The experimental evaluation methodology consists of constructing implementations of the chosen cryptographic schemes, measuring physical emanations from these implementations, and using cryptanalytic algorithms to extract, from the recorded emanations, information that leaks from the innards of the implementations (e.g., secret keys). The experimental setup consists of three main modules, as depicted in Figure 1:
Figure 1 A Scheme of a typical implementation and flow chart of information extracting.
- Implementations of the cryptographic scheme, serving as test targets. This includes two variants:
- A pure software target implementation.
- A hardware implementation programmed into a dedicated device (e.g., FPGA chip or microcontroller mounted in an evaluation board). These hardware functions will be invoked by a control PC.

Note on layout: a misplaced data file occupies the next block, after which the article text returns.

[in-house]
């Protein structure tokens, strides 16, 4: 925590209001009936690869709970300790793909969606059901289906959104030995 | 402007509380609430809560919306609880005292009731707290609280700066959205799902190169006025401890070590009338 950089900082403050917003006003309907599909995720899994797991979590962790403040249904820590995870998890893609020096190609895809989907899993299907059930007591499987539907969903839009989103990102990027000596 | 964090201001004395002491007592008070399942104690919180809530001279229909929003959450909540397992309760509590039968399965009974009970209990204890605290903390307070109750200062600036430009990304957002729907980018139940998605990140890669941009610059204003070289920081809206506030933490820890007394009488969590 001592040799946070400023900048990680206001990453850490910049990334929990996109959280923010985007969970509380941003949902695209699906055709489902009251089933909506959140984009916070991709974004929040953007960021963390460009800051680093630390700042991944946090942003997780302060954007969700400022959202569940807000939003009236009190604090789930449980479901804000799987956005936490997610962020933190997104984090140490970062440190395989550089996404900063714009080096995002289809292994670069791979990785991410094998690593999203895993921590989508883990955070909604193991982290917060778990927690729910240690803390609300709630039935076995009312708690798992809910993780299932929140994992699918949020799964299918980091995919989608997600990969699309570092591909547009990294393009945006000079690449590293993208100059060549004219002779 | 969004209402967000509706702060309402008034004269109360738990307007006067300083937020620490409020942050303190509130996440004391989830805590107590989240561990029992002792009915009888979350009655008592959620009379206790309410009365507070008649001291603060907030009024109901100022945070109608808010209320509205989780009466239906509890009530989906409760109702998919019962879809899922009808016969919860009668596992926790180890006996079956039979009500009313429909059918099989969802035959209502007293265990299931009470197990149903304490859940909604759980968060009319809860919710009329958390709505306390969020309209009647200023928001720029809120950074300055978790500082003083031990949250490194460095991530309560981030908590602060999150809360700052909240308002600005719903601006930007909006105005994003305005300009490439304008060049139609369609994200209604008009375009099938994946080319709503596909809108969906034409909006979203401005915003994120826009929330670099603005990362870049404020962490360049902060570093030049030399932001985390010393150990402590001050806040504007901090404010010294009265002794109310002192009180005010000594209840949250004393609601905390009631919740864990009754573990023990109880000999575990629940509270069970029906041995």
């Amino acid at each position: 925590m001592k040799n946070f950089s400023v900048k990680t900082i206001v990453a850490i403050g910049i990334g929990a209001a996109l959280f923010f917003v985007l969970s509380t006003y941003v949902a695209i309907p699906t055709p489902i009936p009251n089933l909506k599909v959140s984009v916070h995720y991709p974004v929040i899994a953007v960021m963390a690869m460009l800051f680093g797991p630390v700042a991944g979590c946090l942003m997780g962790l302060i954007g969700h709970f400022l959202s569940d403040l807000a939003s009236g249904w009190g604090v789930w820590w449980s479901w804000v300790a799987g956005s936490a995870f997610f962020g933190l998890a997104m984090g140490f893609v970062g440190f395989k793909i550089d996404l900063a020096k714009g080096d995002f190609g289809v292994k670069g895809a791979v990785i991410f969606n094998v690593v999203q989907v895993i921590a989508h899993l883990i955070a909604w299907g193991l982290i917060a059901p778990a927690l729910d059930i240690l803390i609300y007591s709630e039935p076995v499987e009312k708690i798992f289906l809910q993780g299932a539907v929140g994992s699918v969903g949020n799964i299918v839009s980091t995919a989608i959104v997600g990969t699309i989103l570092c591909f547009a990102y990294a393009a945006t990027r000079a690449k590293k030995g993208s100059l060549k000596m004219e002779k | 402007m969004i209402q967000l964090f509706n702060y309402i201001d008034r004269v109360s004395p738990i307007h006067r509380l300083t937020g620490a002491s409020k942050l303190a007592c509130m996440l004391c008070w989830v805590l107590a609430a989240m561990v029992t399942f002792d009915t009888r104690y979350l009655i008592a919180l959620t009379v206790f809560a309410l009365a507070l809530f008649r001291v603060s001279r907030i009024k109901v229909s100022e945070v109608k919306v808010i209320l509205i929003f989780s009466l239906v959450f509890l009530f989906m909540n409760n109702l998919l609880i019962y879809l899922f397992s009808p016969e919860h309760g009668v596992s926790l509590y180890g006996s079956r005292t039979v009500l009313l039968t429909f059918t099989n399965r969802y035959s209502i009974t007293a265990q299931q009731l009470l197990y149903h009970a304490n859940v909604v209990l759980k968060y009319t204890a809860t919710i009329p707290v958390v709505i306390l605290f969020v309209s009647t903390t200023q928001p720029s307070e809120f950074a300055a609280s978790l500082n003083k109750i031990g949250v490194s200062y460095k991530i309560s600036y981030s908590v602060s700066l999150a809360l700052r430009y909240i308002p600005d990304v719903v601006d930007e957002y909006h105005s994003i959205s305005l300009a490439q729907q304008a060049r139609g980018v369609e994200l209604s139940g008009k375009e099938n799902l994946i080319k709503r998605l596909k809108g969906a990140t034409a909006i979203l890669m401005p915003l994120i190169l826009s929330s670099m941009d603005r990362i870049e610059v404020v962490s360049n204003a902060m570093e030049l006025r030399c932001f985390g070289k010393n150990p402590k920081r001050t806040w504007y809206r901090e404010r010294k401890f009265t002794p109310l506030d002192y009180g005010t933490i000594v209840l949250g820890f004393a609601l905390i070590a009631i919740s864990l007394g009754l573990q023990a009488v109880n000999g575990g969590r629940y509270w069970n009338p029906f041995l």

- Measurement setup, for acquiring emanations from the implementation:
- Probes (transducers), capturing physical emanations and representing them as analog electric signals.
- Signal conditioning (amplifiers and filters), converting the analog signal to usable levels and removing noise.
- Digital-to-analog conversion and signal processing (scope, spectrum analyzer) for acquiring information in digital form, and in particular, recording traces (time-dependent variation in the measured physical emanation during a single invocation of the implementation.
- A control PC for triggering and recording the traces.
- Cryptanalytic secret extraction:
- Algorithms for analyzing traces and extracting secret information from them, i.e., the secret keys used within the invocation of the implementation.
- A powerful computer cluster for executing these algorithms.
Figure 2 Parts of the measuring equipment and their relationships